Daimler and Bosch’s driverless parking feature can legally operate without human supervision

TechCrunch | 7/23/2019 | Staff
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Daimler and Bosch can use their automated driverless parking function without a human safety driver behind the wheel after receiving approval from German regulators, four years after the companies started working together on the technology.

The automated valet parking service is accessed via a smartphone app and requires no safety driver, making it the world’s first fully automated driverless SAE Level 4 parking function to be officially approved for everyday use, the companies said Tuesday. Level 4 is a designation by SAE that means the vehicle can handle all aspects of driving in certain conditions without human intervention.

Bosch - Tech - Hardware - Suppliers - World

Bosch, one of the largest automotive tech and hardware suppliers in the world, handles the infrastructure piece of the automated parking function, which works in concert with Daimler’s vehicle tech on its Mercedes-Benz vehicles.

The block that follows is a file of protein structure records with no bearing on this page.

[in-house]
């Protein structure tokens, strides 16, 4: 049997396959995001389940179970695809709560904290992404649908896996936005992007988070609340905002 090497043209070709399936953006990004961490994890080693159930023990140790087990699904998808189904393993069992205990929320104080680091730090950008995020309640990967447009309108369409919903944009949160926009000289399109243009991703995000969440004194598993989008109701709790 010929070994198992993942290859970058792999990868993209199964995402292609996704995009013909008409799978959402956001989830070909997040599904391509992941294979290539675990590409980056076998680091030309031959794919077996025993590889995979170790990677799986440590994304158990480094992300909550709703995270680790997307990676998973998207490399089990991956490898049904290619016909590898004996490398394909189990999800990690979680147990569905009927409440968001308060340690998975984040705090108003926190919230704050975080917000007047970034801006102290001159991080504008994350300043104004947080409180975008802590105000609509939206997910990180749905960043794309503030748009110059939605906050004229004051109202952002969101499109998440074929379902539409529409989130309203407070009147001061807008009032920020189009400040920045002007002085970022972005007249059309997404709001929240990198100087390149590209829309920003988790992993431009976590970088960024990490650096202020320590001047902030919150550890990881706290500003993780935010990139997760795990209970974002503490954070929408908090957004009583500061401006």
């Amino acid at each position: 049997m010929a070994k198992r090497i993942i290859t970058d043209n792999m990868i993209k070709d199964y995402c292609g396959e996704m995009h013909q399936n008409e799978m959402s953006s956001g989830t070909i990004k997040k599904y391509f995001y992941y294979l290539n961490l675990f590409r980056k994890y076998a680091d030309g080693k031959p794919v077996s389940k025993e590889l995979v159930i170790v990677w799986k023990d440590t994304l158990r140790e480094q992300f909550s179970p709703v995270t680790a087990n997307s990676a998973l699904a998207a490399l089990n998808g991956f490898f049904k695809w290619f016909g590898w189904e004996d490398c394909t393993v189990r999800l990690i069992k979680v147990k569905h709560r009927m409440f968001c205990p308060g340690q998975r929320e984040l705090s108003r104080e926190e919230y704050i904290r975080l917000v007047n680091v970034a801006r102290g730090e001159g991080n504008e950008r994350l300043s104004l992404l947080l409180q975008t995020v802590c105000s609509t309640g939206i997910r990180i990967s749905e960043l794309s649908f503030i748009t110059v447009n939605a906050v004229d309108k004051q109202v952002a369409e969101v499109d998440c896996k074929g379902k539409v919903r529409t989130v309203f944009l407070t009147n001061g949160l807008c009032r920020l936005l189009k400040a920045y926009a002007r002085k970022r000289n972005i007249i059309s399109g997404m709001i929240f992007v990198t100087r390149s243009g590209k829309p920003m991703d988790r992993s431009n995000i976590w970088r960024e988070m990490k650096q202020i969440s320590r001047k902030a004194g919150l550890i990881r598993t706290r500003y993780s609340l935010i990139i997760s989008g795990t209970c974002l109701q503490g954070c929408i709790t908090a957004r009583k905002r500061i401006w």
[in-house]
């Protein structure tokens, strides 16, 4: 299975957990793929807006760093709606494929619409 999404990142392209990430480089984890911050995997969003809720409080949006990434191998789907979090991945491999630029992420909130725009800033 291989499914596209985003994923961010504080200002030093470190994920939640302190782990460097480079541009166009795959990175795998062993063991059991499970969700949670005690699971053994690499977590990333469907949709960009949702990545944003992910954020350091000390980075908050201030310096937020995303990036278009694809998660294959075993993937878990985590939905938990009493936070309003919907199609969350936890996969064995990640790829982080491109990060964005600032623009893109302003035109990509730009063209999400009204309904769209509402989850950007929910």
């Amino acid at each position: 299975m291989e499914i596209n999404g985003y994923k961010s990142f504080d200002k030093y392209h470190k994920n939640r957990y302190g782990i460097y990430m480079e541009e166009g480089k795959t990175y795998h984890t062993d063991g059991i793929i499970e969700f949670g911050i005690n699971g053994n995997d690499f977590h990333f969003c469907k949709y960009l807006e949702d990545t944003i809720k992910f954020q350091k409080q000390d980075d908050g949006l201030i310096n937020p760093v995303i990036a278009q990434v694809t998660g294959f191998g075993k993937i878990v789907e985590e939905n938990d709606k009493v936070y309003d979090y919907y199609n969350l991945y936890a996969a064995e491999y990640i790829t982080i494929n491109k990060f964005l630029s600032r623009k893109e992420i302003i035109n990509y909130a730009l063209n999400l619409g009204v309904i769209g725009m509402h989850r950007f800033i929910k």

Bosch and Daimler started developing fully automated driverless parking in 2015. That initial partnership included car2go, the car-sharing unit of Daimler. The companies debuted the so-called automated valet parking function in 2017 at the Mercedes-Benz Museum parking garage. The following year, and after intensive testing, museum visitors were able to test the automated parking service with one important caveat: a human safety driver was always behind the wheel.

Visitors - Vehicles - Facility - Smartphone - App

Visitors were able to reserve vehicles from the facility using a smartphone app. Their vehicle would arrive autonomously to a designated pick-up spot in the parking garage. Once visitors were through with the vehicle, they could delivered it to the drop-off zone. The vehicle would then drive itself to its assigned parking spot, guided by the garage’s infrastructure and onboard sensors.

The pilot program was rather narrow in scope and restricted by the inclusion of a safety driver. But it served an important purpose for Bosch, Daimler and even other companies hoping to deploy automated driving functions...
(Excerpt) Read more at: TechCrunch
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